Snapping turtle adaptations include a camouflaged mouth interior, a worm-shaped appendage on the tongue and the use of a special sensory system to sense and capture prey. Perhaps the most well-known feature of snapping turtles is the mouth, which opens wide and contains a sharp, hook-like tool to snatch and grasp prey. This, and several other characteristics, help snapping turtles survive.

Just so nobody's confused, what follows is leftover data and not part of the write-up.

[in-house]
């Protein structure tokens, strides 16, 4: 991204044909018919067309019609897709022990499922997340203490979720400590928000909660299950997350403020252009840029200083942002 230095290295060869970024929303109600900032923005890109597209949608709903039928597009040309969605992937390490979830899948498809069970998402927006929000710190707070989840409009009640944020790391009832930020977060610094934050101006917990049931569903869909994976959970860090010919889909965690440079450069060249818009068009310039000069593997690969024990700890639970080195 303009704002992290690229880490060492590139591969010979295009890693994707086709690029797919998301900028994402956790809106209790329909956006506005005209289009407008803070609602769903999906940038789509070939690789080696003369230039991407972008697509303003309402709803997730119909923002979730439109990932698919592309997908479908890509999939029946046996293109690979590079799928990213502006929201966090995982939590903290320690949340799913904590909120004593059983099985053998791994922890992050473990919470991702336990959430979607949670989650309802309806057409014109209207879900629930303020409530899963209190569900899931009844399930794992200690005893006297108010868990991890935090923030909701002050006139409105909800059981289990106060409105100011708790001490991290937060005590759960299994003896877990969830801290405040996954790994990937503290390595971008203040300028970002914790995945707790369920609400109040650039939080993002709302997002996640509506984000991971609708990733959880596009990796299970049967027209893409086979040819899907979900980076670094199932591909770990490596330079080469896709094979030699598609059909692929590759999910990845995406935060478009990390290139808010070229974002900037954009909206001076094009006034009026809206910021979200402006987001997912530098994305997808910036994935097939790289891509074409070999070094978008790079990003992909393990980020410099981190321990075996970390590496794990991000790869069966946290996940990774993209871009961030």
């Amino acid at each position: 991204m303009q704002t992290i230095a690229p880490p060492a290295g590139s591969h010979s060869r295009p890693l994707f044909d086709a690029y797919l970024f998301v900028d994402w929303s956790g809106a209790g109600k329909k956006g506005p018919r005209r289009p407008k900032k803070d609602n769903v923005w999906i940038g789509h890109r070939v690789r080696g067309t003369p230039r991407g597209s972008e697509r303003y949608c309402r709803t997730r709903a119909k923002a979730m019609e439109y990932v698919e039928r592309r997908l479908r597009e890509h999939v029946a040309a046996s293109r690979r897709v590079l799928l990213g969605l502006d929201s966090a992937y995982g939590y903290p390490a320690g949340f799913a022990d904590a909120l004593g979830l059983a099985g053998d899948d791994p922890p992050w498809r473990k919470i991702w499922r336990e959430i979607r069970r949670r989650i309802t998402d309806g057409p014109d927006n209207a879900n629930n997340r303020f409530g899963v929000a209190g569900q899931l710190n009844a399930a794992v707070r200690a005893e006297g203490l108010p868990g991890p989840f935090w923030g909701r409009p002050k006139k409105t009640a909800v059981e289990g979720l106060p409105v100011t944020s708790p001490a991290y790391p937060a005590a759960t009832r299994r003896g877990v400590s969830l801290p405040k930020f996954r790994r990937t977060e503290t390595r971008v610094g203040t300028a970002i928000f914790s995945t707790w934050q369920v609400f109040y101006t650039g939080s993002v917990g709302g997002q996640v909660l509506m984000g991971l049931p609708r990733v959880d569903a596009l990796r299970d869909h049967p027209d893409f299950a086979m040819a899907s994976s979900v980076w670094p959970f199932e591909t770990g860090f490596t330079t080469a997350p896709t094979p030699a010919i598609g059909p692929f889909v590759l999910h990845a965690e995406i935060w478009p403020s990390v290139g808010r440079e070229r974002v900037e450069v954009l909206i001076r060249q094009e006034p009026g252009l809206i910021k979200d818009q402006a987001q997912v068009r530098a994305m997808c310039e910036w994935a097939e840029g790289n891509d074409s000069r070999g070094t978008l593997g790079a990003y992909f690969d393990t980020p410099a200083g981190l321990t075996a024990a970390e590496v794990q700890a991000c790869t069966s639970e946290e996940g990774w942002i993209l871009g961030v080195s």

Snapping turtles have unique cheek patches inside their mouths that are camouflaged to match the surrounding waterscape. This feature helps snapping turtles remain unseen by prey as they lie in wait for victims to swim or crawl past. Turtles lie motionless, hidden among seaweed and other objects, using their sensitive tongue-mounted appendages to detect approaching prey. Turtles primarily eat fish; their vermiforms essentially act as fishing lures by attracting the fish, which then swim within striking distance, allowing the turtles to capture them. The turtles’ appendages even imitate the movements of worms, appearing deceptively realistic. Snapping turtles, as their name suggests, snap their jaws shut with great force upon retrieving the fish. Snapping turtles also use special chemosensory aids to locate prey; this requires using special throat muscles to draw in water. Turtles can then detect the presence of chemicals that are released by prey and in turn follow the scent trail.